Foreword Phenotypic and Developmental Plasticity One of the most exciting areas of research in contemporary biology concerns the attempt to understand the basis of variation in traits exhibited by cells, groups of cells and individual organisms. Until recently, it was taken for granted that the only signiﬁcant source of variation for evolution, and by implication for all of biology, was genetic variation. Because it was assumed that non-genetic variation was of no relevance for evolutionary change, this attitude persisted in spite of the long-standing evidence for the existence of variation due to environmental causes or alternative developmental pathways. It is becoming increasingly clear that such a viewpoint is no longer tenable. Indeed, what is referred to as the plasticity of the phenotype – multiplicity of biological form and function against a constant genetic background – is coming to occupy center stage with regard to a large number of major issues in biology. The existence of plasticity in the development and expression of phenotype has ramiﬁcations for evolutionary theory, causing a rethinking of some of the premises of the currently prevailing neoDarwinian synthesis. Theoretical understanding of the genotype-phenotype relationship, the potential of developmental mechanisms to generate novel phenotypes, and notions of robustness and evolvability of development, increasingly invoke plasticity as a fundamental property of living systems. Although plasticity has a longer history in the behavioural sciences, it is gaining new ground in this ﬁeld as well, in considerations of development and evolution of behaviour. Biological research is increasingly adopting approaches based on the physical sciences. This is true not just at the molecular level, where it has long been commonplace, but also at multiple scales and different levels of integration. This has had a particular impact on empirical and theoretical studies of the capacity to vary – or plasticity – that organisms display. At least three factors seem to be responsible for this. First, the concepts of noise and stochasticity are central to understanding how genetic information gets translated into the synthesis of proteins. Second, developmental noise constitutes an important source of biological variation between individuals of the same genetic makeup. And third, our understanding of the generation of shape and form has been enriched by physical models that combine what is known about gene regulation with the treatment of early-stage embryos and organ primordia as ‘soft condensed matter.’ The realistic hope is that ultimately an integrated approach to developmental biology will yield valuable insights into the phenotypic options open to living systems, options that are in some sense generic – that is, are not uniquely tied to genetic makeup. The approach would make full use of a ‘physics way’ of looking at systems ranging from groups of cells to groups of multicellular individuals. Based on both the increasing interest in plasticity and the new experimental and theoretical approaches to it, the two of us thought it worthwhile to explore the possibility of bringing together workers in different areas of biology who would share their knowledge about the variety of ways in which plasticity is central to biological function and form. An equally important purpose that we had in mind was to expose talented students to these concepts. With the aim of focusing attention on these issues, a Discussion Meeting on the theme “Phenotypic and Developmental Plasticity” was held at Estuary Island, Trivandrum, from 16 to 20 December 2007. This special issue of Journal of Biosciences contains articles based on most of the presentations made at the meeting as well as one on a similar theme solicited afterward. In preparing their texts, the participantauthors have made use of responses that immediately followed their oral presentations as well as written opinions elicited from reviewers, some of whom were speakers too. It is hoped that this has given some degree of coherence to this journal issue. We are grateful to all the contributors and apologize to them, as well as to our readers, for the length of time it has taken to bring out the issue. Fortunately, in line with Journal of Biosciences policy, all the articles that were received earlier have been made available on the Web site of the journal, where they continue to be freely accessible (http://www.ias.ac.in/jbiosci).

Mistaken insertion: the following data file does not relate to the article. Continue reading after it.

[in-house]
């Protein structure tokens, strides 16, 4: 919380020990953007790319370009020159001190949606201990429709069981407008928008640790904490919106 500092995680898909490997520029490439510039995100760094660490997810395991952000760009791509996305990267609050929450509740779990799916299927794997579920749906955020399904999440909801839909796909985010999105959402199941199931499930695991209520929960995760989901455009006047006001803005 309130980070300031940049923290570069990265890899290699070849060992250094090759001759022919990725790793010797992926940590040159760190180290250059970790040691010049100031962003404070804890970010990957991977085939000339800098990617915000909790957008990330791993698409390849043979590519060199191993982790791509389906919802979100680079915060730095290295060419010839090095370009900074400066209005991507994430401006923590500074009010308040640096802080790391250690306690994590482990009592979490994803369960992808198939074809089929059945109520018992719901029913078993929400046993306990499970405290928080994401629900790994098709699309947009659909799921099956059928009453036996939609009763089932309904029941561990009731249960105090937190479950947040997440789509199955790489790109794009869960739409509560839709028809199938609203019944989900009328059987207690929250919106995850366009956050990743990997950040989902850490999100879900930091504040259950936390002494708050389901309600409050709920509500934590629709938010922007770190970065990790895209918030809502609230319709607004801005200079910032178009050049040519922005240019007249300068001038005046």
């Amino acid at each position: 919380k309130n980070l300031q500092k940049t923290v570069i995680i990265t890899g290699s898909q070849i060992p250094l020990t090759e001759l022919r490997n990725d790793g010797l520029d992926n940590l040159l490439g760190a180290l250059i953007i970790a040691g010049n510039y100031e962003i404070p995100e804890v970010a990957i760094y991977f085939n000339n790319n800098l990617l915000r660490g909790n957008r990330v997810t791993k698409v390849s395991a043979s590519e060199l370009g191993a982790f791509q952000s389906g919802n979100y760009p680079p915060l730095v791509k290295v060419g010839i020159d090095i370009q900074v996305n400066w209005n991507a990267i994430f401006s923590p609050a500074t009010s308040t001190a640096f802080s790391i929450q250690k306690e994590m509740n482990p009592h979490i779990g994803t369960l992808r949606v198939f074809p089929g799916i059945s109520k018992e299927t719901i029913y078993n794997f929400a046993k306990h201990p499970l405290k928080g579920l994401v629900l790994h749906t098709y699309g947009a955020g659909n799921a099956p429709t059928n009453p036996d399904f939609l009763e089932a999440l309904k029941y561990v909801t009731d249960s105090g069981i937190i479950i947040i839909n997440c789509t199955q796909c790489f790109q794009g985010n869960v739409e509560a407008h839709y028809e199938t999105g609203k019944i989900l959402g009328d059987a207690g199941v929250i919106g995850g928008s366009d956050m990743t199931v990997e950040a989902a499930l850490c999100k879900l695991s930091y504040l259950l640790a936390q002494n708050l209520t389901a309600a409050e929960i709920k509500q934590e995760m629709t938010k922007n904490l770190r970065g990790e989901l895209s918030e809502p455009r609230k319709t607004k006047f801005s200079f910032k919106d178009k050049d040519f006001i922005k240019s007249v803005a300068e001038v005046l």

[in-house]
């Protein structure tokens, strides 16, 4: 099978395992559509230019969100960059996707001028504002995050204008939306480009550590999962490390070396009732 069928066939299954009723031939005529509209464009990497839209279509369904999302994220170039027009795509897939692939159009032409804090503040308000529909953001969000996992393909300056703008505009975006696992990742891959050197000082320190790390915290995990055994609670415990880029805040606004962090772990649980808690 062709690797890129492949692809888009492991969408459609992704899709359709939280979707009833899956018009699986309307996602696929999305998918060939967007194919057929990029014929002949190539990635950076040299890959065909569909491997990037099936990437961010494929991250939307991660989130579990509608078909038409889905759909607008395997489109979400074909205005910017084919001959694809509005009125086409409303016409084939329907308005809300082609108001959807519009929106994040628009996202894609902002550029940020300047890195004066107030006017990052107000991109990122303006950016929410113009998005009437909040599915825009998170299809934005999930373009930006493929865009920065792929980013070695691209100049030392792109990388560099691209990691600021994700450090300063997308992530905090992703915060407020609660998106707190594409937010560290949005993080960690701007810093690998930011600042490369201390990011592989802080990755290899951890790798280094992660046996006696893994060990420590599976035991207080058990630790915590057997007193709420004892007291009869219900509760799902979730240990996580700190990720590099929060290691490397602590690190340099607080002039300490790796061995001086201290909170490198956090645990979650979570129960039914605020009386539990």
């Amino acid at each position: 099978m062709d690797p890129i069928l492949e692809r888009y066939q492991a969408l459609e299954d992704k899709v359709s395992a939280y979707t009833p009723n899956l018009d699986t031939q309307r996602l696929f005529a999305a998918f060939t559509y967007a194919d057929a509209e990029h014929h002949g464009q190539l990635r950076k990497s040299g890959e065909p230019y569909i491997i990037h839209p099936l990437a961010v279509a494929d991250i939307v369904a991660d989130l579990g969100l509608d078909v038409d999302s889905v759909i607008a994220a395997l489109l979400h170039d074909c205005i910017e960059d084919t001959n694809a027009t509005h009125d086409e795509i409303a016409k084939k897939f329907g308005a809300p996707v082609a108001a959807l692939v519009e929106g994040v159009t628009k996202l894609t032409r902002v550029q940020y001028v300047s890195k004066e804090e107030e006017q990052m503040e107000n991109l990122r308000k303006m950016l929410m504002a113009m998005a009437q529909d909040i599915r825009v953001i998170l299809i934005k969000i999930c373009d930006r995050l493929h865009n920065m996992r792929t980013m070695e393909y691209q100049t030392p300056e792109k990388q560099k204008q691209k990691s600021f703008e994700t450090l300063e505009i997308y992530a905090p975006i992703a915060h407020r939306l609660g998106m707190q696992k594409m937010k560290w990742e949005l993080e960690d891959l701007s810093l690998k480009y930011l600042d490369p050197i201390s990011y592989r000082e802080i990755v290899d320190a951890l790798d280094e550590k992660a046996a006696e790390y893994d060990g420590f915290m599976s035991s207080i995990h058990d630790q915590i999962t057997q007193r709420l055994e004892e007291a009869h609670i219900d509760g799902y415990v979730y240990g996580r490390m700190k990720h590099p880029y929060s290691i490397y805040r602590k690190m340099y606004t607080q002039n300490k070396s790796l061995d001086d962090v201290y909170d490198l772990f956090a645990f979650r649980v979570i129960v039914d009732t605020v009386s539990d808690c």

J. Biosci. 34(4), October 2009, 493–494, © Indian Academy of Sciences
In ending, we express our thanks to the Indian Academy of Sciences, Bangalore, the Jawaharlal Nehru Centre for Advanced Scientiﬁc Research, Bangalore, the Rajiv Gandhi Centre for Biotechnology, Trivandrum, the Indo-US Science and Technology Forum, New Delhi and the National Science Foundation, USA, for their support, without which the meeting could not have taken place. In particular, two individuals, Drs Radhakrishna Pillai and Satish Mundayoor, both from the Rajiv Gandhi Centre, Trivandrum, need to be singled out for having gone out of their way to ensure that the venue and local arrangements were perfect. VIDYANAND NANJUNDIAH* and STUART A NEWMAN** *Developmental Biology and Genetics Laboratory, Indian Institute of Science, Bangalore 560 012, India (Email, [email protected]
) **Department of Cell Biology and Anatomy, Basic Sciences Building, New York Medical College, Valhalla, New York 10595, USA (Email, [email protected]
J. Biosci. 34(4), October 2009